Prokofiev festival seizes attention in Paris concert halls
Paris — It often appears to outsiders that Paris has no real musical identity apart from its world-renowned opera. And yet a major Prokofiev festival was launched here recently, involving several of this city's most prestigious performing ensembles and a rich roster of international performers. For better or worse, Paris's musical life is an made up of a variety of smaller institutions, all vying for attention with the monolithic Th'e^atre National de l'Op'era. Because of the diversity, the focal point of the six-week-long Prokofiev cycle could be regarded as maestro Mstislav Rostropovich rather than any particular institution.
Some of the most prominent orchestras involved are the Orchestre de Paris, the Orchestre National de France, and the Ensemble Orchestral de Paris. In the concluding gala concert (Dec. 21) at the Op'era, the Orchestre de Paris and the Op'era orchestra will join forces to present Prokofiev's Third Symphony and his cantata ``Seven, They Are Seven.''
The 16-program ``Cycle Prokofiev'' is ambitious and eclectic. The big works include concert performances of the operas ``The Flaming Angel'' (reviewed below) and ``War and Peace'' (being performed Dec. 14 at Salle Pleyel), and several of the prominent concertos, including the the Symphony-Concerto as well as the Third Symphony (Dec. 20).
Rostropovich will conduct the Orchestre National de France at Pleyel in a performance of the symphony and then play cello in the elaborate Symphony-Concerto, with Hugh Wolff on the podium.
Six programs of chamber music will involve Rostropovich, his wife, soprano Galina Vishnevskaya, and some exceptionally talented players.
Several of these programs will be heard at the Pompidou Center, home of IRCAM, Pierre Boulez's contemporary music factory, as well as IRCAM's performance wing, the Ensemble-InterContemporain, which will also offer a program.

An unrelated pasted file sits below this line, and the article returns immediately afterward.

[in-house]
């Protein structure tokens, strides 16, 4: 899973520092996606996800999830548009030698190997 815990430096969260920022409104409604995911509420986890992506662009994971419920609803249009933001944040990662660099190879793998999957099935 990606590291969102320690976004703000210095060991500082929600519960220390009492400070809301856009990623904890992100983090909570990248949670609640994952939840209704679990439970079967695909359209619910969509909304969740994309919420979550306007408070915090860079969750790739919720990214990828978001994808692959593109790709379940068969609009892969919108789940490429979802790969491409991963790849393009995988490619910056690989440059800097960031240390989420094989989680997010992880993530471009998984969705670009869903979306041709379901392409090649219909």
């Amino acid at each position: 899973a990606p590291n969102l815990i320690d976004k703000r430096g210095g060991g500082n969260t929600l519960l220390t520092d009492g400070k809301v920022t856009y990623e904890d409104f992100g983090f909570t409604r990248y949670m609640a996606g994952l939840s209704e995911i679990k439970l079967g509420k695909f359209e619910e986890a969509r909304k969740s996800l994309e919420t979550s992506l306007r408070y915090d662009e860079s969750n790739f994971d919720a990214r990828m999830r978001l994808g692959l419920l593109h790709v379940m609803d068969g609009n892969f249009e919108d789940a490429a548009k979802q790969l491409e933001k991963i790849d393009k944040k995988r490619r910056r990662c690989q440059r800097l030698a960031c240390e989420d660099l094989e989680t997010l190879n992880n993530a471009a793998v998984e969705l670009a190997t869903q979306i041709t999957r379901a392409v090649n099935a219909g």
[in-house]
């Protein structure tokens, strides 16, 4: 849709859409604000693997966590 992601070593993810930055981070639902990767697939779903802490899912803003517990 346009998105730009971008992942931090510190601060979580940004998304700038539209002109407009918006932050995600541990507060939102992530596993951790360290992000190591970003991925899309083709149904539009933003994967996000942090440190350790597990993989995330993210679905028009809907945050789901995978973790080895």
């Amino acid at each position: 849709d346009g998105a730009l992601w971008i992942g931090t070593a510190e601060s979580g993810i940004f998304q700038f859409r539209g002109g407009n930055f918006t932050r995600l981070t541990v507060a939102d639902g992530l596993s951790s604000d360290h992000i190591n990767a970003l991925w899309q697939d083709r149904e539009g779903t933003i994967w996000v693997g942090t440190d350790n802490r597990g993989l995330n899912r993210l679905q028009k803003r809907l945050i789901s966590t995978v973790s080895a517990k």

Originally the Opera had programmed a new production of ``The Flaming Angel,'' along with a new staging of the ballet ``Cinderella'' for this ambitious cycle.
The latter went on as scheduled. The former was transformed into two concert performances, which was the way the world premi`ere of this work was given here in 1954, 20 months after the composer's passing.
``The Flaming Angel'' cost Prokofiev eight years of creative energy (1919-27) and a lifetime of frustration. When he finally realized that getting this forward-looking work staged would be difficult if not altogether impossible, he transformed major chunks of the work into a Third Symphony, in the hopes of arousing the public's curiosity.
The Third remains something of a novelty in the concert hall and, apart from a staging in Venice in 1955, ``The Flaming Angel'' is an essentially unknown work.
Hearing it in concert makes one marvel that some gifted stage director has not leaped at the opportunity to put it on.
It is a vivid piece, set in 16th-century Germany. The plot revolves around ill-fated Renata, possessed by a devil known as the Flaming Angel, and Ruprecht, the man who loves her. The piece is developed in a series of seven tableaux dispersed over five acts.
The music - now haunting, now savage - conveys the inner state of Renata at every point, and gives us a clear sense of the moods and tensions of each scene.
So imaginative and unusual is the work that one cannot help but wonder if Prokofiev would have evolved into so conservative a composer, had the opera been successfully staged in 1927 or '28.
The opera concert was in the very capable hands of Myung-Whun Chung, who at all times stressed balance and textural clarity - even when the music cried out for sheer impact and a sense of abandon.
Mezzo-soprano Livia Budai underplayed Renata, a role that demands a thrillingly emotive performance style.
Happily, her voice is strong in all registers, though a bit lacking in vibrato in the top notes. Her French could have been better enunciated.
One got a clear sense of Ruprecht from Franz Grundheber - an accomplished baritone with clear ringing top notes, an engaging timbre throughout the voice, and a splendid command of the French language.
Among the supporting singers, Philippe Rouillon's dark bass made for a Faust of particular impact.
Thor Eckert Jr. is the Monitor's music critic.